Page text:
What's the simplest way to count the number of occurrences of a character in a string?

e.g. count the number of times 'a' appears in 'Mary had a little lamb'


21 Answers 21


str.count(sub[, start[, end]])

Return the number of non-overlapping occurrences of substring sub in the range [start, end]. Optional arguments start and end are interpreted as in slice notation.

>>> sentence = 'Mary had a little lamb'
>>> sentence.count('a')

You can use count() :

>>> 'Mary had a little lamb'.count('a')

As other answers said, using the string method count() is probably the simplest, but if you're doing this frequently, check out collections.Counter:

from collections import Counter
my_str = "Mary had a little lamb"
counter = Counter(my_str)
print counter['a']
  • 16
    Why is this better when used frequently? What is the advantage? – meshy Feb 10 '15 at 22:36
  • 22
    If you want the counts for a lot of the letters in a given string, Counter provides them all in a more succinct form. If you want the count for one letter from a lot of different strings, Counter provides no benefit. – Brenden Brown Feb 17 '15 at 19:30
  • 2
    For this particular instance, counting characters, I would prefer collections.counter. For finding instances of a specific substring, I would use a regular expression or the str.count() method. I haven't tested, but there may be a performance difference due to a slight overhead in counting all characters and appending to a dictionary rather than counting occurrences of a single substring. I would suggest writing a script to generate a very long file to search and then timing execution of each method. – Daniel B. Jul 20 '15 at 17:58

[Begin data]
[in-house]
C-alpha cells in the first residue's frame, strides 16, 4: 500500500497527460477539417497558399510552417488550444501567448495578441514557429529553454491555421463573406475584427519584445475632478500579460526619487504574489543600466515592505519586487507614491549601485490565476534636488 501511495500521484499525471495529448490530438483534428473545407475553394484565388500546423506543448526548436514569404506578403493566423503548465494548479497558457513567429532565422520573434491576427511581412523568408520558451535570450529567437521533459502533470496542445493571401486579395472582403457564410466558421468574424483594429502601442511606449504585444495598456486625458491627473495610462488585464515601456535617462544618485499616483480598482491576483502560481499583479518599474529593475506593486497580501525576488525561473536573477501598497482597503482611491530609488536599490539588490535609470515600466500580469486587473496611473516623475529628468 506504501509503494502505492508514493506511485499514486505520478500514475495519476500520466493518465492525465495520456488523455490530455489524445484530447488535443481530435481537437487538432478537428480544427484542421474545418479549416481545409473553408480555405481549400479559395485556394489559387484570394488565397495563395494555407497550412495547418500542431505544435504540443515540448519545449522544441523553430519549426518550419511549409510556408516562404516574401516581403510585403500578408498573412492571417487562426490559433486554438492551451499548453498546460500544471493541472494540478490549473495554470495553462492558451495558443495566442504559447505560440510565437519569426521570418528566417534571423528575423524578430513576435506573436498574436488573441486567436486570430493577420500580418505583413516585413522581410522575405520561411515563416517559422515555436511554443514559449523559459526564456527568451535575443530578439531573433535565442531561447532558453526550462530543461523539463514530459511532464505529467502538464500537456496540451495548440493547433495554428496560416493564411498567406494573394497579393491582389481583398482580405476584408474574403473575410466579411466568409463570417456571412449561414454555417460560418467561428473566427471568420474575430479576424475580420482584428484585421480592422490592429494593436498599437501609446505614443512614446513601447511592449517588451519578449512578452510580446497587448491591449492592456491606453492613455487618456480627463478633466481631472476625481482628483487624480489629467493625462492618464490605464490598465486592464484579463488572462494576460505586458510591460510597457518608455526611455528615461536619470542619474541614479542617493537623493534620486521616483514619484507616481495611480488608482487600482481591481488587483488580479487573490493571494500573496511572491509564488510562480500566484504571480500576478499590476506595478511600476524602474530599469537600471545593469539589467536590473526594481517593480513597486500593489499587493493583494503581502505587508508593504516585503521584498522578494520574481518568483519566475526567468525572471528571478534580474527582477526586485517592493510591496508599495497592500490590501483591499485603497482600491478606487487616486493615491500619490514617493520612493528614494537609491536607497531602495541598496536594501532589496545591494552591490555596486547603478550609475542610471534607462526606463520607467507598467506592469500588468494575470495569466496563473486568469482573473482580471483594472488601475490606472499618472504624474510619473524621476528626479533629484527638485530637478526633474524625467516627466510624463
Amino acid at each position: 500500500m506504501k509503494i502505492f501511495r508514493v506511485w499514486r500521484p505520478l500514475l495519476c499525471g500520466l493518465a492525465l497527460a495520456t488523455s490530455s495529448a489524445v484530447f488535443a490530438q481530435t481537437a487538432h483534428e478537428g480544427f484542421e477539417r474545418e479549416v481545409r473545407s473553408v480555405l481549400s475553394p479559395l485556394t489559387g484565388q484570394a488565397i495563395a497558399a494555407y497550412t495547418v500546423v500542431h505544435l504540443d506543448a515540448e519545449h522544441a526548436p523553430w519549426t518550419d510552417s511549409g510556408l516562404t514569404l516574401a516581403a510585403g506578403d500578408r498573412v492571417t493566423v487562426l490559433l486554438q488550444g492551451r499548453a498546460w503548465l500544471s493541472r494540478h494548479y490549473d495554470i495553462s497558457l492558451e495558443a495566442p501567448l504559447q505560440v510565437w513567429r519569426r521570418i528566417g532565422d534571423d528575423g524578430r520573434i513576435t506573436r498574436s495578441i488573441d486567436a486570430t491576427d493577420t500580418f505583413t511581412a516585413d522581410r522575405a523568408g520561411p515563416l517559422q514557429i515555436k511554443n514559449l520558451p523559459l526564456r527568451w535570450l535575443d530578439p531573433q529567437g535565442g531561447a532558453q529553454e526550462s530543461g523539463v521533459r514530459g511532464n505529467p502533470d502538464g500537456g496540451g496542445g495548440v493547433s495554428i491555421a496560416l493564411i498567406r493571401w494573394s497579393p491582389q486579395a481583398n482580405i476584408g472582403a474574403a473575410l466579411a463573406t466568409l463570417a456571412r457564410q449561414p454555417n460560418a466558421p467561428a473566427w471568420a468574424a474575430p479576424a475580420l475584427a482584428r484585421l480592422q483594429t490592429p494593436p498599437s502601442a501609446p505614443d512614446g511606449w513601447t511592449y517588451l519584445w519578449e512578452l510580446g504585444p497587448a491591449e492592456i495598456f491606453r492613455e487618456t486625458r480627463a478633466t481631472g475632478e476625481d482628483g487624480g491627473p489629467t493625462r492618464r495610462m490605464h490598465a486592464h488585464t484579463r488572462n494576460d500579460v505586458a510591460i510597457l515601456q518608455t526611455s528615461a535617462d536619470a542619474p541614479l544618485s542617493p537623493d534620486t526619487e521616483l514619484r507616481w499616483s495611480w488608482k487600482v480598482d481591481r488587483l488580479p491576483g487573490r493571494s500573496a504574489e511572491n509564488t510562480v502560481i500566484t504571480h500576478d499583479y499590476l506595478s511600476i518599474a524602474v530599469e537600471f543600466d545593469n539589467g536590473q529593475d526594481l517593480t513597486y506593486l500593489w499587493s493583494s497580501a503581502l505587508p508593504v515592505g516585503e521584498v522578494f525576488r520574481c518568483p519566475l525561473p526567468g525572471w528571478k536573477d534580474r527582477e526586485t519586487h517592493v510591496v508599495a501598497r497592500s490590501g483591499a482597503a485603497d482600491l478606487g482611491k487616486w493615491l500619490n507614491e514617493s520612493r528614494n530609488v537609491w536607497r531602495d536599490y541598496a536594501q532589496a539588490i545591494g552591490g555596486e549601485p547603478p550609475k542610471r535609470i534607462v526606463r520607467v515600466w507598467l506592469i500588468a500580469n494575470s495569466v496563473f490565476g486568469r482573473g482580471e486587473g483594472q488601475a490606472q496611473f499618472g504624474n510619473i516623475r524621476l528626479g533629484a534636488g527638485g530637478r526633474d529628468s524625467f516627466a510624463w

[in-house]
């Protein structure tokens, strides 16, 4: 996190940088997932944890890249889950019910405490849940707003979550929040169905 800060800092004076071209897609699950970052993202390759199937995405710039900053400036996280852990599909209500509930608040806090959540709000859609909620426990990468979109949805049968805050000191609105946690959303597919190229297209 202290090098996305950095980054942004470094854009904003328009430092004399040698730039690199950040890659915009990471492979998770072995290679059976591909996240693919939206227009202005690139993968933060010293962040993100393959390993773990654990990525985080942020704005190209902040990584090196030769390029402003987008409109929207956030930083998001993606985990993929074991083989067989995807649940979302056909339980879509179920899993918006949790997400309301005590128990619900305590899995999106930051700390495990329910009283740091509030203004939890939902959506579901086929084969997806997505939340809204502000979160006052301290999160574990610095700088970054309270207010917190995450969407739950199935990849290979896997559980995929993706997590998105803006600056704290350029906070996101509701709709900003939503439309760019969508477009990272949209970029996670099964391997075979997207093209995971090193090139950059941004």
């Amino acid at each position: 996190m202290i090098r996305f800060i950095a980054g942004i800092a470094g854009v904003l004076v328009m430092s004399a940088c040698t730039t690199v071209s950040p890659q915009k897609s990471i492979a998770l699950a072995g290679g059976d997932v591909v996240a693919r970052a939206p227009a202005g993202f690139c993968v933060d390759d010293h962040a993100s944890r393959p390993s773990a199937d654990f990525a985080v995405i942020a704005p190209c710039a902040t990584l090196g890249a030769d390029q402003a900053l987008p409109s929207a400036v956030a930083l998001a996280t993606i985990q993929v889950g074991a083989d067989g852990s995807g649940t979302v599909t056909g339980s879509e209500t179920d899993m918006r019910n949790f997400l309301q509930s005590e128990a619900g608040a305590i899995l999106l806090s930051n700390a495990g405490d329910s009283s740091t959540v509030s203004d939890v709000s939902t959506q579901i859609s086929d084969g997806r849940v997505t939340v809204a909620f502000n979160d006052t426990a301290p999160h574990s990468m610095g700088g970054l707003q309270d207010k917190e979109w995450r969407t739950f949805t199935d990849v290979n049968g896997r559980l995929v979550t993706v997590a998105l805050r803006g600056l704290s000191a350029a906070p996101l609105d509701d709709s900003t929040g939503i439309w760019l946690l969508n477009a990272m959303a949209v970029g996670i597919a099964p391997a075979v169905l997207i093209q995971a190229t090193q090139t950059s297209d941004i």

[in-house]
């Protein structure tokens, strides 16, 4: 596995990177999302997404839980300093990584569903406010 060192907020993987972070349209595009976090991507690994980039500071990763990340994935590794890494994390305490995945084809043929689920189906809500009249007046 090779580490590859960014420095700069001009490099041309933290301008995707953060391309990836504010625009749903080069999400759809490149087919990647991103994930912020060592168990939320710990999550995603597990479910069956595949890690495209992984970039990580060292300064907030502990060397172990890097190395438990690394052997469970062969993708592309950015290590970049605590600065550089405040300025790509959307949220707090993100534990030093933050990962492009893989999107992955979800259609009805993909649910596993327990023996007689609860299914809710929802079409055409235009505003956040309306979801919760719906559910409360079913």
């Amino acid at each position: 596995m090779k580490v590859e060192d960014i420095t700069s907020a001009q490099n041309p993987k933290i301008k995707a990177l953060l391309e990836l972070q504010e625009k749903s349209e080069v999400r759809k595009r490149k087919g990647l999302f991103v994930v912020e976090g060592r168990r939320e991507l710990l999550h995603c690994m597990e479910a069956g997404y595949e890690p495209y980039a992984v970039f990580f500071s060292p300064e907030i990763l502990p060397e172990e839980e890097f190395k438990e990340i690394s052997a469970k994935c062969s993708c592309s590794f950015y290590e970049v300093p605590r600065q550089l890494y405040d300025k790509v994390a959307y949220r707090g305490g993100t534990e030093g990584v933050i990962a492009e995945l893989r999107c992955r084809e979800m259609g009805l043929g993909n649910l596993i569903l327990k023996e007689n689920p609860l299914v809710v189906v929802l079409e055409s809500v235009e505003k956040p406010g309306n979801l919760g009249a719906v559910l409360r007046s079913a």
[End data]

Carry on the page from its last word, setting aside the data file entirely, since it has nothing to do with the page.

• 5
    The advantage when used frequently is that Counter calculates all the counts ONE TIME, which is almost as fast as doing mystring.count('a') one time. Thus, if you do this 20 times, you are saving maybe 10 times the computation time. Counter also can tell you if an item is in the string: for example, if 'a' in counter: – BAMF4bacon May 31 '16 at 14:32